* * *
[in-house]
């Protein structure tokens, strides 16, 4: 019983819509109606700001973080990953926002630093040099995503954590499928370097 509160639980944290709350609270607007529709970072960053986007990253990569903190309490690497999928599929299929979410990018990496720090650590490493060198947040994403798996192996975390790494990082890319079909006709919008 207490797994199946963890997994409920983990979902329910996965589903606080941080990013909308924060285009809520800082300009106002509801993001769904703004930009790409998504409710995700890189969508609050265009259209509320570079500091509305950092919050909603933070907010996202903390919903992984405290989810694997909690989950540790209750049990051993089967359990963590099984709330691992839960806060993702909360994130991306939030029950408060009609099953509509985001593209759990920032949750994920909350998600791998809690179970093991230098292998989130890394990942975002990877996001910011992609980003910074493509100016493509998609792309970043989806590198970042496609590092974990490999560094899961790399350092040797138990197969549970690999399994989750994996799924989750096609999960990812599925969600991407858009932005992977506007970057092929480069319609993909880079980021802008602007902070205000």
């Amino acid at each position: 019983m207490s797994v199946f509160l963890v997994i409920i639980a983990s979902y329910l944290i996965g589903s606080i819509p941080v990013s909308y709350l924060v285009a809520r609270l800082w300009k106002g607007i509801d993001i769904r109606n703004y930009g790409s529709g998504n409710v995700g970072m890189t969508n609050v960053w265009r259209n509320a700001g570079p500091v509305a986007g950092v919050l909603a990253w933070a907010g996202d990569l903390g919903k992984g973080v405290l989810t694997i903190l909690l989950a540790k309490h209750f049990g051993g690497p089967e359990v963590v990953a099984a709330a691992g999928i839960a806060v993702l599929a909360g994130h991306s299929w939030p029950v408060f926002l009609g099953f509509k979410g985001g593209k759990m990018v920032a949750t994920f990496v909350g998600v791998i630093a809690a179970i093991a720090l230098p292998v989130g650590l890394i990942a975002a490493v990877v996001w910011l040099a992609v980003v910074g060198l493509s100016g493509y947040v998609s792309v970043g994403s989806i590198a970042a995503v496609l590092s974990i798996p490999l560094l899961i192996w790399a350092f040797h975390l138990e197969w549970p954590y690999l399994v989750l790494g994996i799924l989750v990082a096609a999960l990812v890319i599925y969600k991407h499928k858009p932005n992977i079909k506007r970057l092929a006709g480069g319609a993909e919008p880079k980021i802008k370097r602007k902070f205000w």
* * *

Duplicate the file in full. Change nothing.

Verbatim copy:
[in-house]
């Protein structure tokens, strides 16, 4: 019983819509109606700001973080990953926002630093040099995503954590499928370097 509160639980944290709350609270607007529709970072960053986007990253990569903190309490690497999928599929299929979410990018990496720090650590490493060198947040994403798996192996975390790494990082890319079909006709919008 207490797994199946963890997994409920983990979902329910996965589903606080941080990013909308924060285009809520800082300009106002509801993001769904703004930009790409998504409710995700890189969508609050265009259209509320570079500091509305950092919050909603933070907010996202903390919903992984405290989810694997909690989950540790209750049990051993089967359990963590099984709330691992839960806060993702909360994130991306939030029950408060009609099953509509985001593209759990920032949750994920909350998600791998809690179970093991230098292998989130890394990942975002990877996001910011992609980003910074493509100016493509998609792309970043989806590198970042496609590092974990490999560094899961790399350092040797138990197969549970690999399994989750994996799924989750096609999960990812599925969600991407858009932005992977506007970057092929480069319609993909880079980021802008602007902070205000």
């Amino acid at each position: 019983m207490s797994v199946f509160l963890v997994i409920i639980a983990s979902y329910l944290i996965g589903s606080i819509p941080v990013s909308y709350l924060v285009a809520r609270l800082w300009k106002g607007i509801d993001i769904r109606n703004y930009g790409s529709g998504n409710v995700g970072m890189t969508n609050v960053w265009r259209n509320a700001g570079p500091v509305a986007g950092v919050l909603a990253w933070a907010g996202d990569l903390g919903k992984g973080v405290l989810t694997i903190l909690l989950a540790k309490h209750f049990g051993g690497p089967e359990v963590v990953a099984a709330a691992g999928i839960a806060v993702l599929a909360g994130h991306s299929w939030p029950v408060f926002l009609g099953f509509k979410g985001g593209k759990m990018v920032a949750t994920f990496v909350g998600v791998i630093a809690a179970i093991a720090l230098p292998v989130g650590l890394i990942a975002a490493v990877v996001w910011l040099a992609v980003v910074g060198l493509s100016g493509y947040v998609s792309v970043g994403s989806i590198a970042a995503v496609l590092s974990i798996p490999l560094l899961i192996w790399a350092f040797h975390l138990e197969w549970p954590y690999l399994v989750l790494g994996i799924l989750v990082a096609a999960l990812v890319i599925y969600k991407h499928k858009p932005n992977i079909k506007r970057l092929a006709g480069g319609a993909e919008p880079k980021i802008k370097r602007k902070f205000w």